3. It’s clear (painfully so) Joseph feels some guilt that Kate’s out there working a nine-to-five while he continues to tinker and tinker in the hopes of, what, turning a steaming pile into the great American novel? “It was always just a matter of time before words on the screen became merely black markings on white background. Soon the idea that black markings could possess any meaning at all would become more and more absurd until it seemed a goddamn miracle anyone’s ever gotten anything from them” (p. 97). Do you almost think it’d be better if Joseph never had that story picked up by The Atlantic? You sure get the feeling that’s what’s keeping him going. Potential, potential, potential—ever hear of a fluke? A freak accident?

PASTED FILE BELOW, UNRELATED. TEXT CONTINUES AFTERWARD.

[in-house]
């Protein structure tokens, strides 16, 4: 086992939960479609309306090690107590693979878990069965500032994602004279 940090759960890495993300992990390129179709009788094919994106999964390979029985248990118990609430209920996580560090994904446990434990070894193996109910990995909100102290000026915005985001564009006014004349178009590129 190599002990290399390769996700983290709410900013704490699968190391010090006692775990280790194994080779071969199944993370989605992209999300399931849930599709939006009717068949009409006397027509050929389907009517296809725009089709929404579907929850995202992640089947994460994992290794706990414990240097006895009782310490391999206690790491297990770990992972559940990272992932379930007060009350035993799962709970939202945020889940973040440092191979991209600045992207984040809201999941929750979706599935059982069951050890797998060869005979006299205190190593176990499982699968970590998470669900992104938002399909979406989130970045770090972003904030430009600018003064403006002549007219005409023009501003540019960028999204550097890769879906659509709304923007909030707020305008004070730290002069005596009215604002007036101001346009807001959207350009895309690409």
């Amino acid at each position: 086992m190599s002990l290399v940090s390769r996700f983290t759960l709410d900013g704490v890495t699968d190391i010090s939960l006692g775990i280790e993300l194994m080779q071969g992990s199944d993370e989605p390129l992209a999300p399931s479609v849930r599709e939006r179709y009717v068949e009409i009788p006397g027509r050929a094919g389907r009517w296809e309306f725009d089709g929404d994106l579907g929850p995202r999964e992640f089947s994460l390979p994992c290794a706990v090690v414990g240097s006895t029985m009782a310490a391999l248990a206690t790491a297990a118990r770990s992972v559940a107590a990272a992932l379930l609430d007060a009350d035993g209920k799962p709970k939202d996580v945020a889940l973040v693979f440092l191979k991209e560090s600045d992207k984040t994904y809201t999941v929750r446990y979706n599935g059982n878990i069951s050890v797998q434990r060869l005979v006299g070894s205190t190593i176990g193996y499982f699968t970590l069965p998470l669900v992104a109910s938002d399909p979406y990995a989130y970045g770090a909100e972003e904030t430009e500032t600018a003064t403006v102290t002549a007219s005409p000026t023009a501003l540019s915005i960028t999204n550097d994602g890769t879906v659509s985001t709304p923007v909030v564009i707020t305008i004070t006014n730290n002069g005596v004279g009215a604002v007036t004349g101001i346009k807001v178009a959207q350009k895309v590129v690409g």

4. Here’s Joseph’s description of Kate from page 122: “There she was in the doorway; it was one of five evenings in a week. She was a little winded from the stairs. Handsome. Her face pulling down, her desk days, her forty hours, but handsome. Not unhandsome. Her smell was administrative, the vague whiff of carpeting and microwave popcorn, of ink and metal. Her hair short now, cropped. Her breasts beneath a silk blouse, gravity stealing them more and more, one nipple popping through, the other not to be bothered.” How do you think Kate would have described him? Sitting there in the kitchen in his bathrobe, dried up teabags sticking to the tabletop, the apartment a pigsty and him not lifting finger number one to so much as straighten up. Throw in a load of laundry? Ha! Five, six, seven o’clock shadow, hair greased days beyond artistically unkempt. Staring at that f’ing laptop, tap-tapping keys, cutting and pasting, deleting, cursing, giving up, starting again. Enough already! Discuss.
  5. Name some redemptive characteristics about Joseph. Is it difficult to find many? How does this affect your reading?